We have launched our mobile app, get it now. Call : 9354229384, 9354252518, 9999830584.  

Tags Current Affairs

Tree rings hold clues on impact of supernovas

Date: 01 December 2020 Tags: Space


Massive supernova explosions happening thousands of light-years from Earth may have left traces in our planet's biology and geology.



  • A very nearby supernova could be capable of wiping human civilization off the face of the Earth by emitting dangerous radiations.

  • To study the possible impacts, researchers searched through the planet's tree ring records for the fingerprints of these distant, cosmic explosions.

  • The findings suggest that relatively close supernovas could theoretically have triggered at least four disruptions to Earth's climate over the last 40,000 years.

  • Scientists have discovered that concentration of Carbon-14 isotope inside tree rings spikes suddenly and for no apparent earthly reason. 

  • They have hypothesized that these several-year-long spikes could be due to solar flares or huge ejections of energy from the surface of the sun.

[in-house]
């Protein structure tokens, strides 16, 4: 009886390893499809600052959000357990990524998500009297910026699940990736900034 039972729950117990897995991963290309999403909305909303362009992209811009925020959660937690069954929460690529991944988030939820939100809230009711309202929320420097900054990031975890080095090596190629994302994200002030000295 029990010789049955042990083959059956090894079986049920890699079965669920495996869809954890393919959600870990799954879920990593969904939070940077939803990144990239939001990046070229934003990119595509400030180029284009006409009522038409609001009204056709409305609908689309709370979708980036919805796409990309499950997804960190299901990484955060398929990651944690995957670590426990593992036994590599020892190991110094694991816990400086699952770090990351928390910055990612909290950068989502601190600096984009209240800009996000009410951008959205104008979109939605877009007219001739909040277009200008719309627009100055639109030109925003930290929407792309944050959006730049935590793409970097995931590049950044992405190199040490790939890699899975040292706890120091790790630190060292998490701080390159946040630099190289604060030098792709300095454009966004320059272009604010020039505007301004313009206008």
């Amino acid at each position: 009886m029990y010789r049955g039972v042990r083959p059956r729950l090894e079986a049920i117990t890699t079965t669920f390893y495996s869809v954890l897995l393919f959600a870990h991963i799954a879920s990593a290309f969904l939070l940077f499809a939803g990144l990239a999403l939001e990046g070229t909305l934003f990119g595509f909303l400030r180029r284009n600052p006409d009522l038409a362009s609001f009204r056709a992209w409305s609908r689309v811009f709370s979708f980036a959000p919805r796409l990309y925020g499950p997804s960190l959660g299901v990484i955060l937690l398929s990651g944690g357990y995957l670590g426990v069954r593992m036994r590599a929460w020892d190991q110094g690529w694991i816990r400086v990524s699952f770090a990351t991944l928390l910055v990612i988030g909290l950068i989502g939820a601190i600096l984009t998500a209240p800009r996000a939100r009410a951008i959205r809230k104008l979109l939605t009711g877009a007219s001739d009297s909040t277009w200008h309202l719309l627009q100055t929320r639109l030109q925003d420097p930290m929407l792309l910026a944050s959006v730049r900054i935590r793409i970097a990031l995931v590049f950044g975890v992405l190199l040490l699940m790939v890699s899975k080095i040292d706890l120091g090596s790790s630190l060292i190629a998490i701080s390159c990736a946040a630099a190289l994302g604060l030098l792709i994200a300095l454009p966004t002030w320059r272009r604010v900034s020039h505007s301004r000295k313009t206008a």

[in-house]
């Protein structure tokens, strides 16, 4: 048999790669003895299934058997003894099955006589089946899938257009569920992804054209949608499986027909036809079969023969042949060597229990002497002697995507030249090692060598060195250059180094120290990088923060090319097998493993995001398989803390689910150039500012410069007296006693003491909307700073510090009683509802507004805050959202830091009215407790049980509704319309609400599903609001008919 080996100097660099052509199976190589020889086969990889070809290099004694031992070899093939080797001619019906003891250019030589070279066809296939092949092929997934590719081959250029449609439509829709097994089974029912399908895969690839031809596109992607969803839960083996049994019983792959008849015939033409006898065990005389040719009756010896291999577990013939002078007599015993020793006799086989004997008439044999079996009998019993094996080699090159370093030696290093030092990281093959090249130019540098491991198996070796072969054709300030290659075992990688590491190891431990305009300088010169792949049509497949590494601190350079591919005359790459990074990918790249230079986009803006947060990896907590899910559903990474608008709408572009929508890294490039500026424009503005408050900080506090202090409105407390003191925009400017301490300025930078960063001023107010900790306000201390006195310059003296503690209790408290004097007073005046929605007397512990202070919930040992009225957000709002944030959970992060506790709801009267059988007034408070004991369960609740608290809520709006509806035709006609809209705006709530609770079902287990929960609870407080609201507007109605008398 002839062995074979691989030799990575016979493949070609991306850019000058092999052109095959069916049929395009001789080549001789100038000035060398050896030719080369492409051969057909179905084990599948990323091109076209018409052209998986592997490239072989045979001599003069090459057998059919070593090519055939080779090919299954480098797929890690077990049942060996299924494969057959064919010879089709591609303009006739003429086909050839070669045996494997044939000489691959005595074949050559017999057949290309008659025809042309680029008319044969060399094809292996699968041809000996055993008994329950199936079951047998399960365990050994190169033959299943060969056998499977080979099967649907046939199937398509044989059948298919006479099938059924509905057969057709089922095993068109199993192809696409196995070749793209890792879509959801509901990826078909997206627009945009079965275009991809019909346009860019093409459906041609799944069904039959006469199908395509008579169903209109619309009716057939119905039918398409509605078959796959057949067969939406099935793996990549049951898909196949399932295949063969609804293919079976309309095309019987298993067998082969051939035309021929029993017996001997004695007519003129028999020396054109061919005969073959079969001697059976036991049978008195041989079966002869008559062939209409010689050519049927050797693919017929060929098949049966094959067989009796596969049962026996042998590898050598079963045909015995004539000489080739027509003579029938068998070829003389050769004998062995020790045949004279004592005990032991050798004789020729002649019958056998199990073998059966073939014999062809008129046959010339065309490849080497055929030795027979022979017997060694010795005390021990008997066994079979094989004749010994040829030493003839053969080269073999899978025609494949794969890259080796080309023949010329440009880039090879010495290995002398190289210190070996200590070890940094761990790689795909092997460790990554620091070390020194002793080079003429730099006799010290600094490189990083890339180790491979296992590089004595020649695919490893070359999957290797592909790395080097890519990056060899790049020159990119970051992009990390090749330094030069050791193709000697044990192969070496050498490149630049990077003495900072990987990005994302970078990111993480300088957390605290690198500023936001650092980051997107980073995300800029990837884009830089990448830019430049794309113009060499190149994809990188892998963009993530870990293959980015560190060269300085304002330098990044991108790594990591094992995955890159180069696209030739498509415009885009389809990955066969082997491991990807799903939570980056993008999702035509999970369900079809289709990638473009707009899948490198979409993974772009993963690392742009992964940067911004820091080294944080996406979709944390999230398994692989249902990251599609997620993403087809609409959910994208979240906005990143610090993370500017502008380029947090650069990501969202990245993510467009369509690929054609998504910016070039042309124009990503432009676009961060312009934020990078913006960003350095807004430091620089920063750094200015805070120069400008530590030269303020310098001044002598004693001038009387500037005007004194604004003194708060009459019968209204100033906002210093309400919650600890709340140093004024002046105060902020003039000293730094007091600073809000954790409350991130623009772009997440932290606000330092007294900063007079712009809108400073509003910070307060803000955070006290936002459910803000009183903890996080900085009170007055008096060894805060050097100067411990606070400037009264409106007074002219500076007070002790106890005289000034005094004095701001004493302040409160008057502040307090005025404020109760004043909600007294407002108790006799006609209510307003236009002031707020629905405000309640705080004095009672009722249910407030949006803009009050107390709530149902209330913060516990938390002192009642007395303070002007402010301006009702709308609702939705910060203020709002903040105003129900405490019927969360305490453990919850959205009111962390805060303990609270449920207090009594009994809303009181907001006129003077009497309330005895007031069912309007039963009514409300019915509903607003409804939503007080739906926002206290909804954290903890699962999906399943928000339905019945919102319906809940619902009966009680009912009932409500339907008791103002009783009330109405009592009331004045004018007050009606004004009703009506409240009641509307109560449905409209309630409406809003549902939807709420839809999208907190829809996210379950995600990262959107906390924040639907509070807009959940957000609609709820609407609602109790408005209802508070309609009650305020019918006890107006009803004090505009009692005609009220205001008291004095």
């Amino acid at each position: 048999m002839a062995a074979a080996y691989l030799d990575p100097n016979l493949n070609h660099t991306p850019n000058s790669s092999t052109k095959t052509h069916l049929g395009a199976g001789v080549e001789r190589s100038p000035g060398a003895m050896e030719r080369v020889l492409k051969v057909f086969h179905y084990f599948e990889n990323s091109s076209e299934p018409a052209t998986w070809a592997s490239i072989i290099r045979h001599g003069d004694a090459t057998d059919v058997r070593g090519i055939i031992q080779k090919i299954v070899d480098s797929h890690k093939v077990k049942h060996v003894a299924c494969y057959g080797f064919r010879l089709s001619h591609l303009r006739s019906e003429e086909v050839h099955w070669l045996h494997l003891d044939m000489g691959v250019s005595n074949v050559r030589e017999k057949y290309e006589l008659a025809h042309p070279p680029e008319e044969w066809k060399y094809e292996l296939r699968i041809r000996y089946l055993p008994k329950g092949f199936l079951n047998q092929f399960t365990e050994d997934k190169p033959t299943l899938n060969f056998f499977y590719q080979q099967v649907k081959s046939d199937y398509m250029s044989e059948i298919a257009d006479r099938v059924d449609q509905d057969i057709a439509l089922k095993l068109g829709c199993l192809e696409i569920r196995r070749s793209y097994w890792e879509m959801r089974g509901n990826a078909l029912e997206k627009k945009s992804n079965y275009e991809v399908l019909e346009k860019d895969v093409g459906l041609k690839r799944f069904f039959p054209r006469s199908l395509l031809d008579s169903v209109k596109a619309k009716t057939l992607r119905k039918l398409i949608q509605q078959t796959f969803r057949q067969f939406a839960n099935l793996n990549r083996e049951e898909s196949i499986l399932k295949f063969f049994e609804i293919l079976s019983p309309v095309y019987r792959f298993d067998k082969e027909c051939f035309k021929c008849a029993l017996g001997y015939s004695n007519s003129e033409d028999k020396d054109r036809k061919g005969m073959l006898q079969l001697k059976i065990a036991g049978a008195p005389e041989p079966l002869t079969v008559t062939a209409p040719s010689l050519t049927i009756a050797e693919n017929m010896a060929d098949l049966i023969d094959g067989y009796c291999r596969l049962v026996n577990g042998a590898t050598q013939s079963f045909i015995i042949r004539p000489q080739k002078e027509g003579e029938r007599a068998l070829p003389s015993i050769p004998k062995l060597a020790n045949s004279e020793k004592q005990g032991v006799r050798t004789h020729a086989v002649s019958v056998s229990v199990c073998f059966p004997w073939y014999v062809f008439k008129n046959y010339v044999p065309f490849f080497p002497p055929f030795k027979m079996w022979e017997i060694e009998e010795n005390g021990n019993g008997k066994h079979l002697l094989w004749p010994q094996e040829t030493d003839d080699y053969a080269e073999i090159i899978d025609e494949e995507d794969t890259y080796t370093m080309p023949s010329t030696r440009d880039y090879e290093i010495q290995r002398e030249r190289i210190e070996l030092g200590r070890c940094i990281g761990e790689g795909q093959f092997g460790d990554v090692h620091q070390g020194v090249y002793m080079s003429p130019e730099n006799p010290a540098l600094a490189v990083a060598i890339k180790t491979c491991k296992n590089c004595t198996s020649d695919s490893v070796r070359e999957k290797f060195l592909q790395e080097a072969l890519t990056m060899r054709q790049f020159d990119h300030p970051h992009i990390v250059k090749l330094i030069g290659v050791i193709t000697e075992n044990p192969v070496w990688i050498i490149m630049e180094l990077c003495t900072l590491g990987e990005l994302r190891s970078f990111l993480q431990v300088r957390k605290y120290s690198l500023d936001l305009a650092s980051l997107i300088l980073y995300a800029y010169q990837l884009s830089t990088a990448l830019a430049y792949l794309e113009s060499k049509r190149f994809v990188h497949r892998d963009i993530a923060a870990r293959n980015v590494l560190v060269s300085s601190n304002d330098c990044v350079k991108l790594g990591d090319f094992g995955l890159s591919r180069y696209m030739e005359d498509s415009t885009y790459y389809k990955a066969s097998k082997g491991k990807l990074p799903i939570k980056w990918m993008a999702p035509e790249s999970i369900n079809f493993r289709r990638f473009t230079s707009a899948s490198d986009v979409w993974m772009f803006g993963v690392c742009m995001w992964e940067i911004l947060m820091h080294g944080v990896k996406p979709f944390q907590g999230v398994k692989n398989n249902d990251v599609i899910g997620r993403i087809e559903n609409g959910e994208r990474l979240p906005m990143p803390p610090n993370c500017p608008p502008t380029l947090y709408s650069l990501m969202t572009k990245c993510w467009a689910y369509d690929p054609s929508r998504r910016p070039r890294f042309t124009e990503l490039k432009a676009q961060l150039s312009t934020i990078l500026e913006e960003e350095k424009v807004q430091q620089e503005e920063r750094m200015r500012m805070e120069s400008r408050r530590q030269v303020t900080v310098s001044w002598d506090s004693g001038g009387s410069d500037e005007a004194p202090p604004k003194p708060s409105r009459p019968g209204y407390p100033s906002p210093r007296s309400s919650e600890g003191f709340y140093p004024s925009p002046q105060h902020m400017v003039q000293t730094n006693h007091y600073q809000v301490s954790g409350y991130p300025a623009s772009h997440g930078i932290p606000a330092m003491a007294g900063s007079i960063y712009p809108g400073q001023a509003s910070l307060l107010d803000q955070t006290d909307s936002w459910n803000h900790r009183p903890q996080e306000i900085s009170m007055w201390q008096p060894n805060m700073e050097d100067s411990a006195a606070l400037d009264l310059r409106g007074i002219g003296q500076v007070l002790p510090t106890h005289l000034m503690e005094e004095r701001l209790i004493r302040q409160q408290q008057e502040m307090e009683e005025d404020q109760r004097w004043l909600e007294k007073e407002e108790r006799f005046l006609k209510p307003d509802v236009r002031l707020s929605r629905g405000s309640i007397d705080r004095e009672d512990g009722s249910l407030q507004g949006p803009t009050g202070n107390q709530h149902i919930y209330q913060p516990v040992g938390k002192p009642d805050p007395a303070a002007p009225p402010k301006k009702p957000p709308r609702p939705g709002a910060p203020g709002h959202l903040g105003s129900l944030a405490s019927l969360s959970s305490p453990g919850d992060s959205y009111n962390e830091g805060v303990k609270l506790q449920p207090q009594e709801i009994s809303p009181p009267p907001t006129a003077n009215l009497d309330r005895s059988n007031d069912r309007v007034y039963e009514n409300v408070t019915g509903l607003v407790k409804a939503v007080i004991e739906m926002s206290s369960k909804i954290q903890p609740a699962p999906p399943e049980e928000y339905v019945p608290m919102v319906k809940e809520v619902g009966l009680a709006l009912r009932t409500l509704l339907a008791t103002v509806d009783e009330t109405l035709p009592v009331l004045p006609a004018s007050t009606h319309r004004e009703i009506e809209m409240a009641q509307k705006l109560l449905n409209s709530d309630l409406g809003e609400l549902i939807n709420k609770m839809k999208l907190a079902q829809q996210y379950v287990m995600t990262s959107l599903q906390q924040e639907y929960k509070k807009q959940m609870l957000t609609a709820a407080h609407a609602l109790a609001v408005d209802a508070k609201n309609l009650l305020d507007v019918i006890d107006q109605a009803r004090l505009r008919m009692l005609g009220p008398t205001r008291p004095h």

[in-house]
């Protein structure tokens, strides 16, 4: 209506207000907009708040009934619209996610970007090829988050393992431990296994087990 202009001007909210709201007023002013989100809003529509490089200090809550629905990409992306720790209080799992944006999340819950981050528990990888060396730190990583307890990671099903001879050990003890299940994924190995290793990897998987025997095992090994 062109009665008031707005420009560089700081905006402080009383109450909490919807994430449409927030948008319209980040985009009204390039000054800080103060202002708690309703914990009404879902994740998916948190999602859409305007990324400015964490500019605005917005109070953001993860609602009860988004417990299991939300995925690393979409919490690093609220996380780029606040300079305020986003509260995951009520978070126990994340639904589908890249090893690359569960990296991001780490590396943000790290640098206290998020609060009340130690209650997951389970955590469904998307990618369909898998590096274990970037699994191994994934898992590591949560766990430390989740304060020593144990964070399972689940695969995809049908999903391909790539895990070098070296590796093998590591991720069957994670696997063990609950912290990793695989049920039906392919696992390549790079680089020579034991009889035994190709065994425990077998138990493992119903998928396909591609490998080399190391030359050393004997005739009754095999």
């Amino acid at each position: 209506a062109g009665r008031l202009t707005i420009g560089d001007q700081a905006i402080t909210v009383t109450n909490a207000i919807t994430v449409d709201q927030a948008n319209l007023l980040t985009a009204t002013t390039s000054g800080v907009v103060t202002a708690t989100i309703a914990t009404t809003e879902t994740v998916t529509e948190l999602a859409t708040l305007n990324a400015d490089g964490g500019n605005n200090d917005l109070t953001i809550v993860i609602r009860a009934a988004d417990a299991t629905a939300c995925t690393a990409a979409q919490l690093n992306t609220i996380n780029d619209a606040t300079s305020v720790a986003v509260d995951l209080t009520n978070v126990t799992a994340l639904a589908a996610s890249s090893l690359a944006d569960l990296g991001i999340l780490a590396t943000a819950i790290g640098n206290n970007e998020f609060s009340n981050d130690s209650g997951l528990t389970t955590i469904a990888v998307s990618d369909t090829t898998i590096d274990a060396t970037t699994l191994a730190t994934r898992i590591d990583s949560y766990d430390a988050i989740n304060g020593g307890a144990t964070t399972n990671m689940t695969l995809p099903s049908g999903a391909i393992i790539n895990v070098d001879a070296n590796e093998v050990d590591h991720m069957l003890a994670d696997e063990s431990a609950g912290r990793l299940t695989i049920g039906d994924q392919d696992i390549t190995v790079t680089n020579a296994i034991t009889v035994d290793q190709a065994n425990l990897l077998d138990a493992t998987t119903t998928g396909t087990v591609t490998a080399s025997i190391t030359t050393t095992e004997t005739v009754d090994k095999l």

• While these isotopes aren't dangerous on their own, a spike in their levels could indicate that energy from a distant supernova has travelled hundreds to thousands of light-years to our planet.



  • A supernova is the name given to the cataclysmic explosion of a massive star at the end of its life. It can emit more energy in a few seconds than our sun will radiate in its lifetime of billions of years.

  • The original object, called the progenitor, either collapses to a neutron star or black hole, or is completely destroyed. 



  • Carbon-14 (14C), or radiocarbon, is a radioactive isotope of carbon with an atomic nucleus containing 6 protons and 8 neutrons. Its presence in organic materials is the basis of the radiocarbon dating method.

  • Radiocarbon dating is a radiometric dating method that uses (14C) to determine the age of carbonaceous materials up to about 60,000 years old.

  • One of the frequent uses of the technique is to date organic remains from archaeological sites.

Notice (8): Undefined variable: quizpole [ROOT/plugins/Studyiq/src/Template/Pages/tagdetails.ctp, line 161]